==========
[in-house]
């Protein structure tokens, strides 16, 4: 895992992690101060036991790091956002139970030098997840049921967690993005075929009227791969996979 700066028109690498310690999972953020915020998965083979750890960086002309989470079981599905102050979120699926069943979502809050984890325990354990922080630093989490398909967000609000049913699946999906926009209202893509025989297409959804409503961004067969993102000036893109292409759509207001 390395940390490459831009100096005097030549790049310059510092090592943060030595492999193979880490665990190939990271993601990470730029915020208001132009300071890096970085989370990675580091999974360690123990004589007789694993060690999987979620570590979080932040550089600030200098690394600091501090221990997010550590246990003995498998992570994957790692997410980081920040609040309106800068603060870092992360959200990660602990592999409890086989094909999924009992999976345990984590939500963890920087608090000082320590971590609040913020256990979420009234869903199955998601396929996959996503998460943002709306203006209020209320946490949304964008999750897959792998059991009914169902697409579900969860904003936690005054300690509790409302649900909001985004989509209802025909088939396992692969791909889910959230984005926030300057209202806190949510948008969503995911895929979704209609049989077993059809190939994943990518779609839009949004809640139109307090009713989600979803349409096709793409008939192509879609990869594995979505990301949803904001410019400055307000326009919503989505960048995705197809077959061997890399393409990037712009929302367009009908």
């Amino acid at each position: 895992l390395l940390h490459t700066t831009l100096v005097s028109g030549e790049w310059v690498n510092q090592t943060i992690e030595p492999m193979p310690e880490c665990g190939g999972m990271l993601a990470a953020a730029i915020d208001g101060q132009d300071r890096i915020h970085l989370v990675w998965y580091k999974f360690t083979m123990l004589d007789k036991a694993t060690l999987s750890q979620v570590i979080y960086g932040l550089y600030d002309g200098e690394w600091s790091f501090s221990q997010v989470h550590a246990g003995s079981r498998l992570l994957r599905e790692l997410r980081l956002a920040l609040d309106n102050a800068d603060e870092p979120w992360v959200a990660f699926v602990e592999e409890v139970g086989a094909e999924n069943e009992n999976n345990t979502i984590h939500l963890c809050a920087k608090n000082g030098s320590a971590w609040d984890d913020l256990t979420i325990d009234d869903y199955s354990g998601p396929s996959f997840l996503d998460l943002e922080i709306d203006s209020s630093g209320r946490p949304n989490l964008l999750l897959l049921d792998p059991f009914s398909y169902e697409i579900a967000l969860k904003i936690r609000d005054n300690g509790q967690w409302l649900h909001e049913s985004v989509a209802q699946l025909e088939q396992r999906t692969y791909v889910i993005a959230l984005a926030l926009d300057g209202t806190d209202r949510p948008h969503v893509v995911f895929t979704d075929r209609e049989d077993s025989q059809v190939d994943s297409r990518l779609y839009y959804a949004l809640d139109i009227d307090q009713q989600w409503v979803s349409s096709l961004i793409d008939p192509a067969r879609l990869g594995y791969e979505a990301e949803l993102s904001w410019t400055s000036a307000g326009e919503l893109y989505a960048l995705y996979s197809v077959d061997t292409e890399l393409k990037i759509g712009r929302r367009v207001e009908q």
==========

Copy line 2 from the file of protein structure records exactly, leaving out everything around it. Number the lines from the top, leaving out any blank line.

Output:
């Protein structure tokens, strides 16, 4: 895992992690101060036991790091956002139970030098997840049921967690993005075929009227791969996979 700066028109690498310690999972953020915020998965083979750890960086002309989470079981599905102050979120699926069943979502809050984890325990354990922080630093989490398909967000609000049913699946999906926009209202893509025989297409959804409503961004067969993102000036893109292409759509207001 390395940390490459831009100096005097030549790049310059510092090592943060030595492999193979880490665990190939990271993601990470730029915020208001132009300071890096970085989370990675580091999974360690123990004589007789694993060690999987979620570590979080932040550089600030200098690394600091501090221990997010550590246990003995498998992570994957790692997410980081920040609040309106800068603060870092992360959200990660602990592999409890086989094909999924009992999976345990984590939500963890920087608090000082320590971590609040913020256990979420009234869903199955998601396929996959996503998460943002709306203006209020209320946490949304964008999750897959792998059991009914169902697409579900969860904003936690005054300690509790409302649900909001985004989509209802025909088939396992692969791909889910959230984005926030300057209202806190949510948008969503995911895929979704209609049989077993059809190939994943990518779609839009949004809640139109307090009713989600979803349409096709793409008939192509879609990869594995979505990301949803904001410019400055307000326009919503989505960048995705197809077959061997890399393409990037712009929302367009009908």